You can’t miss the great importance of spirituality in Asia. In three of the four countries I visited, Theravada Buddhism is the main religion and participation is very high. Buddhism is quite different from the Abrahamic religions and it seems like spirituality is intertwined with every aspect of people’s lives. In the West there has been more focus on organized religions than on individual and private involvement.

During my travels I also noted at least three issues that are connected with the development of the countries of South-East Asia and their quest to be among the developed nations of this world. I have a lot of questions around those topics but haven’t had the time to find the answers. Maybe you have some insights?

First, how will Asia deal with all the pollution and garbage in the coming years, as they develop? As we consume more resources we create more waste—unless something changes in the way we act. Both garbage and pollution are already a problem in the region, so it is imperative that these countries find new solutions to deal with the waste they create.

Second, how can Asia sustain its agriculture, as the food consumption moves away from rice production towards greater use of meat and grains? When nations become richer they consume more meat and grains than before, which puts more pressure on local resources and on the environment. This will become a big problem in regions that are already under much pressure.

And third, how will Asia deal with even more traffic, with the increase of cars on the roads? When people have more money to spend, more and more of them choose to opt for a car instead of the more traditional scooter. This will put pressure on the already congested traffic system. As I said, I don’t have the answers to these questions, but they kept popping up as we traveled though the region.

—–

Örn Thordarson was born in Húsavík, on the northern tip of Iceland—the most beautiful place on Earth and home of the Icelandic Phallological Museum. He has a background in computer science and worked in the financial sector for about ten years before getting his MBA from the University of St. Gallen, where he is known for introducing fellow students to fermented shark and sheep’s balls (in addition to numerous other qualities). He is currently travelling in China and plans on returning to Iceland in May 2010.





The trip’s income statement so far (losses and gains)

4 04 2010

Now that we are about to leave South East Asia for China I started thinking about what we have gained – and lost – during the trip.  It is difficult to pinpoint exactly since most of the gains are memories and experience and other internal stuff but I gave it my best shot.

Gained:

  • Like any tourist we have bought a few souvenirs, not too many since we have had to carry them, but a few – and a few presents as well.
  • So far we have gained over 1,300 photos and videos that we didn’t have before.  I’m especially excited about the videos that I plan to edit and post here when back home.
  • We have gained a few items of tailor made clothes.  Suits and shirts and dresses that we hope that will still fit us when we get back.
  • Surely the biggest item that we have gained is experience and the peta bites of memories that we are storing from the trip.  Traveling on our own for three months has been a great experience and hopefully we have matured a bit – wishful thinking but one can always hope :)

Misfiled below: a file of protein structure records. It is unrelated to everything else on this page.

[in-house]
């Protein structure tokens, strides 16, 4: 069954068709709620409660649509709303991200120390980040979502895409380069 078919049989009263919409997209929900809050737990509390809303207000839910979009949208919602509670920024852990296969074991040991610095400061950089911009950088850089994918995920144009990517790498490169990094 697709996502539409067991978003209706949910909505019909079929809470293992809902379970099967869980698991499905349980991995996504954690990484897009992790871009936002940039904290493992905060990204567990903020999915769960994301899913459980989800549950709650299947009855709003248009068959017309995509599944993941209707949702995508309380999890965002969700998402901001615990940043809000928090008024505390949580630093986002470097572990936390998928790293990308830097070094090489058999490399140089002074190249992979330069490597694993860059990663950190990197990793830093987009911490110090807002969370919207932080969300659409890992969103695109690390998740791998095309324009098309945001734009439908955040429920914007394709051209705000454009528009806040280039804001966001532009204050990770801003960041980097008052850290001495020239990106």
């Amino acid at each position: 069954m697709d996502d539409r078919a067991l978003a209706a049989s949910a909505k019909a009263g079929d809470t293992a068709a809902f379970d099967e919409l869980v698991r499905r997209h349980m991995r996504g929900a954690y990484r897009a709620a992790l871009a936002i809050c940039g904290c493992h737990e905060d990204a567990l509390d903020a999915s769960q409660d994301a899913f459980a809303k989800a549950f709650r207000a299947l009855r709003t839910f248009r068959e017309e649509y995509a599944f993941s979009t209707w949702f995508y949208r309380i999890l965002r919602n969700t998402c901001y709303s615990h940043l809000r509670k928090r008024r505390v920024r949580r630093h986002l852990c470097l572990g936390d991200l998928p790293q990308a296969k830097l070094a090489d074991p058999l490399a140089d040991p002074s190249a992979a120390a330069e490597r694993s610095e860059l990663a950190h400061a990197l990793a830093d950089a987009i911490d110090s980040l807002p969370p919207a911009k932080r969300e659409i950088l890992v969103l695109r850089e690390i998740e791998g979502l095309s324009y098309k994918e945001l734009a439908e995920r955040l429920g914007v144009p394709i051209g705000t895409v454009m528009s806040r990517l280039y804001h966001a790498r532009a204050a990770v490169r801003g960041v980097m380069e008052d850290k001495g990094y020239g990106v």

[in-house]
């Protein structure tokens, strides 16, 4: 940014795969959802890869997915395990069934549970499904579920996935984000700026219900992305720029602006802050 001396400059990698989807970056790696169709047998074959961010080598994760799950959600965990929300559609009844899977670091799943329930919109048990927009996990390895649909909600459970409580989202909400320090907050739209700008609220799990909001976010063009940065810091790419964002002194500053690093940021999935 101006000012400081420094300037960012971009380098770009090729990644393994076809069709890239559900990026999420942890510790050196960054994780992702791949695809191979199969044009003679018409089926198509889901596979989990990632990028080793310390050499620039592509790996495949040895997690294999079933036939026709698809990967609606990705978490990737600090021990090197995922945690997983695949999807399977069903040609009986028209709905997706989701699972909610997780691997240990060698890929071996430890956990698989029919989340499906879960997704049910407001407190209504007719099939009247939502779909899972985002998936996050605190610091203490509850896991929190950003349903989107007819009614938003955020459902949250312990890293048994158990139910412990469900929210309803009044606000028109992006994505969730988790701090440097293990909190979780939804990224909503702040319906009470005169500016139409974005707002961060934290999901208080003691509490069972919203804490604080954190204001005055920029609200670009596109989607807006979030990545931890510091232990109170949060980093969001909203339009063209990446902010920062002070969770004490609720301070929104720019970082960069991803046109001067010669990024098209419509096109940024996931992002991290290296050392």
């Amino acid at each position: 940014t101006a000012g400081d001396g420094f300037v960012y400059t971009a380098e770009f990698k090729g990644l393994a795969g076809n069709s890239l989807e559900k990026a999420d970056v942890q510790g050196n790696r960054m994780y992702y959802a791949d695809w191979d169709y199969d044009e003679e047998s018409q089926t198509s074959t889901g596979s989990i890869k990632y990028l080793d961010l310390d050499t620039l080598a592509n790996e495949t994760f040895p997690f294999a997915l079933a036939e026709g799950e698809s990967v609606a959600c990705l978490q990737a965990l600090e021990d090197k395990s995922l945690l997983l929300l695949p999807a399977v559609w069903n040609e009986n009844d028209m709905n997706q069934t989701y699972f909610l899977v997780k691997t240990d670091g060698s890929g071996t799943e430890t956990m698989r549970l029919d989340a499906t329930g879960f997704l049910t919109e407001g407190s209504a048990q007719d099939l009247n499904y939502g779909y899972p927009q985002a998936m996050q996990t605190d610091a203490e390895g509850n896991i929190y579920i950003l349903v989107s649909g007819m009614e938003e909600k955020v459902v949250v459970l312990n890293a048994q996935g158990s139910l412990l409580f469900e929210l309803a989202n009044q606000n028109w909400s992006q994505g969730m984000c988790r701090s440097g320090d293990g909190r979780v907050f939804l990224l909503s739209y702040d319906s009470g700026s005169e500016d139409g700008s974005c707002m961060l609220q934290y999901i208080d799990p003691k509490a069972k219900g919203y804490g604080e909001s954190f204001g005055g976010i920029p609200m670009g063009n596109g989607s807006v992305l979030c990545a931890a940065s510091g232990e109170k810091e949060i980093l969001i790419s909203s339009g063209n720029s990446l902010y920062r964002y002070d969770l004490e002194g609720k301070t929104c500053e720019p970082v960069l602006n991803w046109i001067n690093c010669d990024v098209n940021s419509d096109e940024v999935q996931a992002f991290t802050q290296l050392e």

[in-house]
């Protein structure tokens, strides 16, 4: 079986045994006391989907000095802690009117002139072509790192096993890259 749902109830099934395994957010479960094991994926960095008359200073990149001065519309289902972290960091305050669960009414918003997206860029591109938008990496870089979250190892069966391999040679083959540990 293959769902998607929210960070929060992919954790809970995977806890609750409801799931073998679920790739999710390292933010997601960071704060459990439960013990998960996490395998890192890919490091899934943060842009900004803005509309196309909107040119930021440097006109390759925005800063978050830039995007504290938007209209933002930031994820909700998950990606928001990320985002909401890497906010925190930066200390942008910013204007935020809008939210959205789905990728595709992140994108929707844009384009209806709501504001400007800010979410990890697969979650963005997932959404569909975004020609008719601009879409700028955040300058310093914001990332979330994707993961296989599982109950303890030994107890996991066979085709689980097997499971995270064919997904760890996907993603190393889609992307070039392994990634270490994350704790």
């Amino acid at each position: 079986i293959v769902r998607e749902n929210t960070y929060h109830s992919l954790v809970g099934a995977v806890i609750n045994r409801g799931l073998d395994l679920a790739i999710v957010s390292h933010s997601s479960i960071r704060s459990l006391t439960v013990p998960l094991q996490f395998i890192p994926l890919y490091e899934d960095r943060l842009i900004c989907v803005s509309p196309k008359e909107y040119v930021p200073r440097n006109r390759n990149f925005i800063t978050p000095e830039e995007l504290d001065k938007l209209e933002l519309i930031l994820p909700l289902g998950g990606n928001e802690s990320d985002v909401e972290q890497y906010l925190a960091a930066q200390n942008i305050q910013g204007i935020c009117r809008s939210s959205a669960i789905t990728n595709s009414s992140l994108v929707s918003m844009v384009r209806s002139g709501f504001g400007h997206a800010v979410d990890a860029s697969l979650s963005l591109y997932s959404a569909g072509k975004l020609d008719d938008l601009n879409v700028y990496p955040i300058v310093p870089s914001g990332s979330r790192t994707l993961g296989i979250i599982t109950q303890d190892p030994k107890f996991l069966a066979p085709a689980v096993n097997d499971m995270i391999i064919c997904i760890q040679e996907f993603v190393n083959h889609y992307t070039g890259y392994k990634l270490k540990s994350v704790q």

• It is invaluable that we now have more appreciation for the things that we have back home.  Both seeing so many that are not as privileged as us and also just being away from everything that we have have taken for granted has definitely given more appreciation of everything we have back home in Iceland.

Lost

  • We have lost combine 11 kg of body weight.  Without really trying the weight seems to fall off.  I credit this mostly to proper portion sizes since we are eating all food – fried, baked, roasted, candy, ice-cream and everything else.
  • Surely we have lost (or rather invested) a few thousand dollars.  I would say though that the trip hasn’t really been expensive and definitely well worth it.  Maybe we’ll calculate the real cost when we get back home and post it here on the blog.
  • In the annoying bus incident I lost a wallet, gaffer tape, a flash light and one thousand krónur so that must be accounted for.
  • After the bed bugs attack Elínborg threw away her sleeping bag so that one is definitely lost.  She also washed her purse and then left it outside in the sun to dry and someone took it by mistake so the purse can be written on the bed bugs as well.
  • We were quite happy to loose the white/gray skin color that we brought with us.  It has, at least momentarily, been replaced by darker/browner color.  I hope that we can bring some of that color back home but we’ll have to see what China has to say about that.

So if we balance the books I think that we have gained a lot more than the few items that were lost and most of them we were quite happy to get rid of (grayish skin and fat).

Tomorrow we’ll be flying to Hong Kong for a couple of days and then it’s China baby!

Happy Easter everyone!





Is backpacking in Asia something for you?

30 03 2010

It is only natural that before going on an almost four month journey with just a single back pack, something that we hadn’t done before, we had some concerns and worries regarding how things will turn out.  In this post I will list the main concerns we had before leaving home and address them now that we have visited all the four countries, here in South East Asia, that we will be visiting on this trip.  So below are our concerns.